Congress cannot compel the states to enact or enforce a federal regulatory program. Congress cannot circumvent that prohibition by conscripting the state's officers directly. The federal government may neither issue directives requiring the states to address particular problems, nor command the states' officers, or those of their political subdivisions, to administer or enforce a federal regulatory program. It matters not whether policymaking is involved, and no case-by-case weighing of the burdens or benefits is necessary; such commands are fundamentally incompatible with our constitutional system of dual sovereignty.
In 1993, Congress amended the Gun Control Act of 1968 by enacting the Brady Handgun Violence Prevention Act ("Brady Act"). The Brady Act mandated the establishment of a national system for instant criminal background checks of proposed handgun transferees. The Brady Act amended a detailed federal scheme that governed distribution of firearms established by the Gun Control Act of 1968. Interim provisions directed state law enforcement officers to participate in administration of a federally enacted regulatory scheme. Petitioners, chief law enforcement officials (CLEO) of their respective counties, objected to being pressed into federal service and contended that congressional action that compelled state officers to execute federal laws was unconstitutional.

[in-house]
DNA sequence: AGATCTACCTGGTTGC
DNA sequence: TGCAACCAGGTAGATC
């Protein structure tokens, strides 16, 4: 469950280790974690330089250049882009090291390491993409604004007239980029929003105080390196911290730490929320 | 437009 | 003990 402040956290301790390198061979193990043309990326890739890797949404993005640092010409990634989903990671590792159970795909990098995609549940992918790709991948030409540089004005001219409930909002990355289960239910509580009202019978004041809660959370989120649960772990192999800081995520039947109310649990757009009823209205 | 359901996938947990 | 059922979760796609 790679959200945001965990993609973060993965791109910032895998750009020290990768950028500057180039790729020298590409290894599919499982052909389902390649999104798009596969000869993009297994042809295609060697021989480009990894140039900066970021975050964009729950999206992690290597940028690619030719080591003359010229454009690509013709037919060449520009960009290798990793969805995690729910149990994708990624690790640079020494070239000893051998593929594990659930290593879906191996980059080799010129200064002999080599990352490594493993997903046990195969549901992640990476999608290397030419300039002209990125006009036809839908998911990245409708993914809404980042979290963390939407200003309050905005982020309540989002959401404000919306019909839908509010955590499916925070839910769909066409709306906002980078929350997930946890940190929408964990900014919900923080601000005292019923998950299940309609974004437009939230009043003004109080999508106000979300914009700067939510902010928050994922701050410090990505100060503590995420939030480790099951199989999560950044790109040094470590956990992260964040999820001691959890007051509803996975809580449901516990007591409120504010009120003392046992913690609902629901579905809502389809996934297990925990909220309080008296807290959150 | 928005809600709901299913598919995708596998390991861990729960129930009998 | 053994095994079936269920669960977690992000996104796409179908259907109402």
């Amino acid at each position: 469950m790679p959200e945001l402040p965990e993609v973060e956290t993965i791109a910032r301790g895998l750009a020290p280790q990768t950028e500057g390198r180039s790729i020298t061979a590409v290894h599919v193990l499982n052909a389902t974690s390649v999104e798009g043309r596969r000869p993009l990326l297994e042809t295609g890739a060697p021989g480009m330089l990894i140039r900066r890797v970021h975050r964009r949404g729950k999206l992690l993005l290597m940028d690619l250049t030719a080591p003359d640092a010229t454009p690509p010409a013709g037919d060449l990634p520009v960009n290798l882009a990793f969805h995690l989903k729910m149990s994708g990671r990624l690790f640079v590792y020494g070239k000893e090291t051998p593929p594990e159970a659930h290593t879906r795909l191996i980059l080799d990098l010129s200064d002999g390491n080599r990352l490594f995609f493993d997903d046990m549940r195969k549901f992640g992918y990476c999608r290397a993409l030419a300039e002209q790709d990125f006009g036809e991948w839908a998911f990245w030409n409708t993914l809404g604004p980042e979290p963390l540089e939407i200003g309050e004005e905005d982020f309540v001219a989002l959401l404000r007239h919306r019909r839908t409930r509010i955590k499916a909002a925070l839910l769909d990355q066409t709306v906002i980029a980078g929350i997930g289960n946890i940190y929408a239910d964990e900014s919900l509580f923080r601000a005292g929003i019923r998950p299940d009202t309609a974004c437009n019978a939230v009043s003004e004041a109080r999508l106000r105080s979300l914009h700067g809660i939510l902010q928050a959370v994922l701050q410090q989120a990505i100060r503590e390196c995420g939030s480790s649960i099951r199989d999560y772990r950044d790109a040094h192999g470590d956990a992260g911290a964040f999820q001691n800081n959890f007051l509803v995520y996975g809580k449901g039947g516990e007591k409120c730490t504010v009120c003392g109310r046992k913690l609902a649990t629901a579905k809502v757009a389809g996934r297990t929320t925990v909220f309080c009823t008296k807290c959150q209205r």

Can Congress compel states to enact or enforce a federal regulatory program?
The Supreme Court agreed and held that the interim provisions violated constitutional principles of dual sovereignty and separation of powers. Congress could not compel states to enact or enforce a federal regulatory program. Congress could not circumvent that prohibition by conscripting the state's officers directly. The Brady Act effectively transferred the executive branch's responsibility to administer federal laws to thousands of CLEOs in 50 states, who were left to implement the program without meaningful presidential control.